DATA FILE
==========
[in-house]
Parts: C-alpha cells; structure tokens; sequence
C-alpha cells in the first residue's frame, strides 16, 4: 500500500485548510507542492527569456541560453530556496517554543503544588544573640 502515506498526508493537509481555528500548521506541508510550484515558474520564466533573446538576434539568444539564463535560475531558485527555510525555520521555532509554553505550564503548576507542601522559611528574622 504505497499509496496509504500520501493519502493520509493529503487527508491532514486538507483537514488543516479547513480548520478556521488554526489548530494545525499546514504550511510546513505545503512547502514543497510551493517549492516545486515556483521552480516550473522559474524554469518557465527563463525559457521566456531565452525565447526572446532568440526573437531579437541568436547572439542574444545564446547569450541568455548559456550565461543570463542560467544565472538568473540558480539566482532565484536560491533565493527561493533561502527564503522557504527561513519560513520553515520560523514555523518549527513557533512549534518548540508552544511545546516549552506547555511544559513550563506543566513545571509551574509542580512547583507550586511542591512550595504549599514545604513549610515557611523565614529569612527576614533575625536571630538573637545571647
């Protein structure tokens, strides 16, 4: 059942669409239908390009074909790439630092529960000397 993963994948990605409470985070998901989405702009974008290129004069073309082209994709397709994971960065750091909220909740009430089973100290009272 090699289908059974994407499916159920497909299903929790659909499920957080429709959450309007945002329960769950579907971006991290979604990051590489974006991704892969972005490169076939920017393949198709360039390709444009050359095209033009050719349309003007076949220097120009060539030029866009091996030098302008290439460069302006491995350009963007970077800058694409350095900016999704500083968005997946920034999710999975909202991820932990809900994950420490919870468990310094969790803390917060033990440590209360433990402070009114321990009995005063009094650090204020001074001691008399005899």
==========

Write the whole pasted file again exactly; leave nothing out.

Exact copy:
[in-house]
Parts: C-alpha cells; structure tokens; sequence
C-alpha cells in the first residue's frame, strides 16, 4: 500500500485548510507542492527569456541560453530556496517554543503544588544573640 502515506498526508493537509481555528500548521506541508510550484515558474520564466533573446538576434539568444539564463535560475531558485527555510525555520521555532509554553505550564503548576507542601522559611528574622 504505497499509496496509504500520501493519502493520509493529503487527508491532514486538507483537514488543516479547513480548520478556521488554526489548530494545525499546514504550511510546513505545503512547502514543497510551493517549492516545486515556483521552480516550473522559474524554469518557465527563463525559457521566456531565452525565447526572446532568440526573437531579437541568436547572439542574444545564446547569450541568455548559456550565461543570463542560467544565472538568473540558480539566482532565484536560491533565493527561493533561502527564503522557504527561513519560513520553515520560523514555523518549527513557533512549534518548540508552544511545546516549552506547555511544559513550563506543566513545571509551574509542580512547583507550586511542591512550595504549599514545604513549610515557611523565614529569612527576614533575625536571630538573637545571647
């Protein structure tokens, strides 16, 4: 059942669409239908390009074909790439630092529960000397 993963994948990605409470985070998901989405702009974008290129004069073309082209994709397709994971960065750091909220909740009430089973100290009272 090699289908059974994407499916159920497909299903929790659909499920957080429709959450309007945002329960769950579907971006991290979604990051590489974006991704892969972005490169076939920017393949198709360039390709444009050359095209033009050719349309003007076949220097120009060539030029866009091996030098302008290439460069302006491995350009963007970077800058694409350095900016999704500083968005997946920034999710999975909202991820932990809900994950420490919870468990310094969790803390917060033990440590209360433990402070009114321990009995005063009094650090204020001074001691008399005899």